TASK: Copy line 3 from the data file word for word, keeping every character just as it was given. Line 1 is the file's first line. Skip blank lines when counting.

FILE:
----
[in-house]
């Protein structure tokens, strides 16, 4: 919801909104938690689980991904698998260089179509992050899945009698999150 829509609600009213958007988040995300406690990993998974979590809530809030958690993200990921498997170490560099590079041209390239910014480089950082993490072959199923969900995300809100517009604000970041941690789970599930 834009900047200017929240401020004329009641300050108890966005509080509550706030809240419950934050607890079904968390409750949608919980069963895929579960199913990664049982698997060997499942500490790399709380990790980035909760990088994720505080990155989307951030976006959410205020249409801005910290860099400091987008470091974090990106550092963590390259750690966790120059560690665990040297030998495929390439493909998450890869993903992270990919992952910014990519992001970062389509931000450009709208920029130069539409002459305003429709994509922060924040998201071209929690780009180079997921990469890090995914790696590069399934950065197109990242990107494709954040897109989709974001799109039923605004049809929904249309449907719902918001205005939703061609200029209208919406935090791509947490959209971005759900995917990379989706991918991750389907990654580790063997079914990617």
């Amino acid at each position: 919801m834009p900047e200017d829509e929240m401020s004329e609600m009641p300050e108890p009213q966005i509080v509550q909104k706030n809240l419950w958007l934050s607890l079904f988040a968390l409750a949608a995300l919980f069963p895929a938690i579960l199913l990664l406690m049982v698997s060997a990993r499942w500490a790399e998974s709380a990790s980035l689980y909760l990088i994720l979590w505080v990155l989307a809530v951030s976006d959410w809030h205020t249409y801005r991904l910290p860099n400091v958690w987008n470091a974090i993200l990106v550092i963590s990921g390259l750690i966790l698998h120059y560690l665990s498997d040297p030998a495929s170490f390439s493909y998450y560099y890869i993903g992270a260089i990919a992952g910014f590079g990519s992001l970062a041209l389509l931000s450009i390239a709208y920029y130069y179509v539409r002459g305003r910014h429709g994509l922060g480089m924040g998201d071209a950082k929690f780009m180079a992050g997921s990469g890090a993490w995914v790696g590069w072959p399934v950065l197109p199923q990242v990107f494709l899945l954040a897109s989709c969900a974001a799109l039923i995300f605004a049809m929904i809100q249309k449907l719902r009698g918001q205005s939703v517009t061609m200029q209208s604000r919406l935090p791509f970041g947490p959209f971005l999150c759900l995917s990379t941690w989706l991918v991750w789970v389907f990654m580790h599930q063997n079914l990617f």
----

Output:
């Amino acid at each position: 919801m834009p900047e200017d829509e929240m401020s004329e609600m009641p300050e108890p009213q966005i509080v509550q909104k706030n809240l419950w958007l934050s607890l079904f988040a968390l409750a949608a995300l919980f069963p895929a938690i579960l199913l990664l406690m049982v698997s060997a990993r499942w500490a790399e998974s709380a990790s980035l689980y909760l990088i994720l979590w505080v990155l989307a809530v951030s976006d959410w809030h205020t249409y801005r991904l910290p860099n400091v958690w987008n470091a974090i993200l990106v550092i963590s990921g390259l750690i966790l698998h120059y560690l665990s498997d040297p030998a495929s170490f390439s493909y998450y560099y890869i993903g992270a260089i990919a992952g910014f590079g990519s992001l970062a041209l389509l931000s450009i390239a709208y920029y130069y179509v539409r002459g305003r910014h429709g994509l922060g480089m924040g998201d071209a950082k929690f780009m180079a992050g997921s990469g890090a993490w995914v790696g590069w072959p399934v950065l197109p199923q990242v990107f494709l899945l954040a897109s989709c969900a974001a799109l039923i995300f605004a049809m929904i809100q249309k449907l719902r009698g918001q205005s939703v517009t061609m200029q209208s604000r919406l935090p791509f970041g947490p959209f971005l999150c759900l995917s990379t941690w989706l991918v991750w789970v389907f990654m580790h599930q063997n079914l990617f």